Now that we have signed with a builder and officially closed on our construction loan, the fun part can begin! We are still tweaking our floor plan a bit (more to come on this) but we are moving forward on all fronts.
In our area, the demolition process is several steps, step one being an application. This requires a signature from the owners (us) and some other paperwork which the builder handled. Once you get the initial approval then the 30 day waiting period begins and a sign gets posted on the house to let neighbors know a demolition has been initially approved.
During the waiting period, the utilities for the house should be shut off by the owner (us) and the builder sets up temporary power and water to be used during construction. This is also a good time for the builder to coordinate with pest control on doing an inspection and handling any bugs or rodents that may be at the house; this is a common requirement for most cities. After the 30 days have past, the builder applies for the official demolition permit with the city and schedules the big day with a local demolition contractor.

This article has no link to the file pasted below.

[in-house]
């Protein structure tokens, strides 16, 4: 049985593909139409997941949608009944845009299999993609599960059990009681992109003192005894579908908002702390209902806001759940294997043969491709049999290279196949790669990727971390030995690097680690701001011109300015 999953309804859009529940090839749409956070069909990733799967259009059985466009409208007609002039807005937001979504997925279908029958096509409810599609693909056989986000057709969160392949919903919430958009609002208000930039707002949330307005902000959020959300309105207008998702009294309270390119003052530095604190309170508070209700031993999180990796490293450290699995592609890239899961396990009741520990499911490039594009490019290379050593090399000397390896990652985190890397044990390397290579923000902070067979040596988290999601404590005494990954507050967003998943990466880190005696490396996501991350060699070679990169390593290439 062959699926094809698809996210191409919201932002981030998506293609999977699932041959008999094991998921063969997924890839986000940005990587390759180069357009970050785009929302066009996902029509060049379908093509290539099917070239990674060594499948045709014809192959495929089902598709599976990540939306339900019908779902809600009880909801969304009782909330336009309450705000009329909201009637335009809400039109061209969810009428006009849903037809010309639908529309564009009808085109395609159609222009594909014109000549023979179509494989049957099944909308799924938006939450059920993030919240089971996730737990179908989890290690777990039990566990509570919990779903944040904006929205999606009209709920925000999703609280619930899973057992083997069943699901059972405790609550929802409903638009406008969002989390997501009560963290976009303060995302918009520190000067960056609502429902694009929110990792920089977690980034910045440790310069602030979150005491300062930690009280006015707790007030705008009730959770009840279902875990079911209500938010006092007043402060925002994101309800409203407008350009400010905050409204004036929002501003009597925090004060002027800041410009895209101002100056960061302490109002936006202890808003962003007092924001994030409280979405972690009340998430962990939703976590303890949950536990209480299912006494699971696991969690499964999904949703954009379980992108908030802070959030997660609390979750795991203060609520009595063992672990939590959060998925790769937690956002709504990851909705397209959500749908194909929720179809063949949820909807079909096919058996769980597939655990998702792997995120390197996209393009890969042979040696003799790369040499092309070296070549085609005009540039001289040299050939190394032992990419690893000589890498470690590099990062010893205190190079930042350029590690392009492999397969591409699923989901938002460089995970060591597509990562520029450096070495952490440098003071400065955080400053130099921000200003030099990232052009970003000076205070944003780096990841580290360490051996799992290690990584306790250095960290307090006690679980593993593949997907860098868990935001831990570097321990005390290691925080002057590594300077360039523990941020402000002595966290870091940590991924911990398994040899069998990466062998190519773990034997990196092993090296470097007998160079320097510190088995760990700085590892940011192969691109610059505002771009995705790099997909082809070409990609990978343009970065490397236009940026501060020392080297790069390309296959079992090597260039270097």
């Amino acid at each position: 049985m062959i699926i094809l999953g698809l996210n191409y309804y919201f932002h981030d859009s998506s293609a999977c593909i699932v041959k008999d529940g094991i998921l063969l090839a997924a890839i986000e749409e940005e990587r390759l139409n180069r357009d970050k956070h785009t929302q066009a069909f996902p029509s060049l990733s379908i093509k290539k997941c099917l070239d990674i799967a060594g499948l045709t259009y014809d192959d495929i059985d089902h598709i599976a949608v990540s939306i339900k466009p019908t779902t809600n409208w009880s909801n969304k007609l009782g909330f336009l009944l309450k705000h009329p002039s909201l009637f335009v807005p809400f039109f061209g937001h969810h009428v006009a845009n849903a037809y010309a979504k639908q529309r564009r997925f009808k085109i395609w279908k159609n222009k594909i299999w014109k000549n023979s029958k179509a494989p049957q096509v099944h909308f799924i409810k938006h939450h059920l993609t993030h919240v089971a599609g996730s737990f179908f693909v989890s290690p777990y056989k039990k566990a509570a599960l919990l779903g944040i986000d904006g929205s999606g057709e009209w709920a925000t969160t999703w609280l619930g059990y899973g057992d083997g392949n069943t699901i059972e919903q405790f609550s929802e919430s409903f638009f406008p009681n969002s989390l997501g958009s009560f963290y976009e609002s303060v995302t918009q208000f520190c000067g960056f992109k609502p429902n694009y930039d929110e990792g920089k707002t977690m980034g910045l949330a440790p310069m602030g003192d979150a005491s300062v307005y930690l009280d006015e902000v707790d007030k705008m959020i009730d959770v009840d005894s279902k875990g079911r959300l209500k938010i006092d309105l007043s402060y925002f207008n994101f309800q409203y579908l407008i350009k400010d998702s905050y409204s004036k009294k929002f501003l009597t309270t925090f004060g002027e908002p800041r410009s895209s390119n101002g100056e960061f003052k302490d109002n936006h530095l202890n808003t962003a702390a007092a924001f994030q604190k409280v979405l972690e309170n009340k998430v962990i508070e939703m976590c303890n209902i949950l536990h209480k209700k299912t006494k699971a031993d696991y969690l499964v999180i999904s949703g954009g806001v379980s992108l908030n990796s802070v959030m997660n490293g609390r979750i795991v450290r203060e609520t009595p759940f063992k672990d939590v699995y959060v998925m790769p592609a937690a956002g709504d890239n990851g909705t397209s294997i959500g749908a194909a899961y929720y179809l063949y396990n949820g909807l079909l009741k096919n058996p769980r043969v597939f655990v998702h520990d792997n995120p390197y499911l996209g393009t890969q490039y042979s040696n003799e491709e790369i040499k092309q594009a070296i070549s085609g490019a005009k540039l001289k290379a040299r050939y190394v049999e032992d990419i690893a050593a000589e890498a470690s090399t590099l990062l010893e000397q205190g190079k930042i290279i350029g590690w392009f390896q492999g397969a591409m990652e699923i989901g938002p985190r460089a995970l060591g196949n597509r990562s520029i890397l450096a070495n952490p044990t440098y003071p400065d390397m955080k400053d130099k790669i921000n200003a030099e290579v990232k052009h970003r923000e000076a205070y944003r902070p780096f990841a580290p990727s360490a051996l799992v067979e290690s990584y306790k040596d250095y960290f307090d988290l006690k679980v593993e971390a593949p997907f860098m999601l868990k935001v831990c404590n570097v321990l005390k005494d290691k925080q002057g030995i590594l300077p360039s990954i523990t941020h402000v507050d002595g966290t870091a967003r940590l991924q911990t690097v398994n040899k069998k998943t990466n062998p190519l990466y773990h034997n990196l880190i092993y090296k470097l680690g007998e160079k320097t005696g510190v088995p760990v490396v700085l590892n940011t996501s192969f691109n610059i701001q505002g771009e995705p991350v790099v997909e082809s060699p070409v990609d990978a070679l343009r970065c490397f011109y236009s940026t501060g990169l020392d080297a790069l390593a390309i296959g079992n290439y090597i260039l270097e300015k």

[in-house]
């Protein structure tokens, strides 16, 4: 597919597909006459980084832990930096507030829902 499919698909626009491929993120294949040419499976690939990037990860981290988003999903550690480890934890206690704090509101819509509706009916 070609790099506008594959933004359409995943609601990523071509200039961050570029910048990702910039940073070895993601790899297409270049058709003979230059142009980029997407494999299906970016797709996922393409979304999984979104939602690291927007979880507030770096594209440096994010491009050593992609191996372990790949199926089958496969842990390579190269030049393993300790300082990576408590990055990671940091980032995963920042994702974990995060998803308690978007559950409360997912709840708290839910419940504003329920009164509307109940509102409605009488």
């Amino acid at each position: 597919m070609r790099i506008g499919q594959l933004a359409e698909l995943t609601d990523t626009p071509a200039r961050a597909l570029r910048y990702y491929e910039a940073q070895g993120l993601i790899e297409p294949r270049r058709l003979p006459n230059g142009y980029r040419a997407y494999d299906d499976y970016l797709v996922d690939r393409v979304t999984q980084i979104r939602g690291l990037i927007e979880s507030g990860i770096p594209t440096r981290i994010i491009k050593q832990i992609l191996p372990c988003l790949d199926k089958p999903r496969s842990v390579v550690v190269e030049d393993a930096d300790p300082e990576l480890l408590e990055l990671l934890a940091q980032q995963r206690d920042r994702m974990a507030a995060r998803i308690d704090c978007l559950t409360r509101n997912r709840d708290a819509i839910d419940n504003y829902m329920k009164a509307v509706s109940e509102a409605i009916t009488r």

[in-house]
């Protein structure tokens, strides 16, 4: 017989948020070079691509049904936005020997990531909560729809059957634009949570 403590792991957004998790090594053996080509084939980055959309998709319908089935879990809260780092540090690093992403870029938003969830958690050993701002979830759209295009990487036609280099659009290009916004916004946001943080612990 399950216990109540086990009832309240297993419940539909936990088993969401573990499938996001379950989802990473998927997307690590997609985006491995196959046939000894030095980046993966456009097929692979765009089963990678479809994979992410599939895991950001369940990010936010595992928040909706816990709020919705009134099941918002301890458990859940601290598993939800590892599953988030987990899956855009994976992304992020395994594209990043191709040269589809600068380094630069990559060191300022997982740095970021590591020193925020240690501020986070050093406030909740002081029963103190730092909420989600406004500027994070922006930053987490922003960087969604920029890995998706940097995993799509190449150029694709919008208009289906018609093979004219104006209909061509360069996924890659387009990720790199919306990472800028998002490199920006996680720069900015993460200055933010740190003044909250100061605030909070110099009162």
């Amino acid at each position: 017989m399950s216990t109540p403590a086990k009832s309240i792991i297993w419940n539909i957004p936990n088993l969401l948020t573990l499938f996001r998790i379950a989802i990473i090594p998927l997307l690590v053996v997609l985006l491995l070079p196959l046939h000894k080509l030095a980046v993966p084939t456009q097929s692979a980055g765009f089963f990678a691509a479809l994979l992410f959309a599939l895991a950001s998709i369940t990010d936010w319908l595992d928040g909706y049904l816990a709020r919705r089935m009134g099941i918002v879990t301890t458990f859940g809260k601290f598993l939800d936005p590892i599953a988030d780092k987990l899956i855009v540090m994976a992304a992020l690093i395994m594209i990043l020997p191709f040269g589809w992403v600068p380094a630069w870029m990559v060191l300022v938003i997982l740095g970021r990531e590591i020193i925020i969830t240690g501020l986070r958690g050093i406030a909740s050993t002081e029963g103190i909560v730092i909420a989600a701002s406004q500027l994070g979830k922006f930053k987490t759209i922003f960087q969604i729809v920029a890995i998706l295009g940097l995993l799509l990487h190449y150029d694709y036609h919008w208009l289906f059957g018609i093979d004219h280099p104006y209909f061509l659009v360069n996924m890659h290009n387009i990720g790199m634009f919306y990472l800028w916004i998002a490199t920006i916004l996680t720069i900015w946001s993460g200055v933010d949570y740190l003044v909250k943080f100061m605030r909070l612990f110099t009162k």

In our particular area, there has been a lot of demolitions and rebuilding in the past few years and there does not appear to be an end in sight. In an effort to ensure no historical buildings are being demolished, the city is increasing the waiting period from 30 days so alternative solutions can be explored. I think it is a great idea in theory because it is worthwhile to protect our city’s history but I also feel it’s important to understand that the majority of houses being demolished in the area are not historical.
During our search for a property to build a house, we were very fortunate with the house/ lot we found. The house was built in the late 1950’s and was a basic house that had not been updated much. We actually never saw the inside of the house until after we closed as the previous owner understood the value was in the land, and not the house. Once we were owners, we went through the house to look for any items that were salvageable but there were only a few light fixtures that we may try to repurpose into something else. I am sure that this was a great house in the past but unfortunately it could cost as much to build an addition and second floor on the house as it would to demolish and start new.
As a nod to the past and to help honor the house and all that it was to previous families and owners, here are some photos: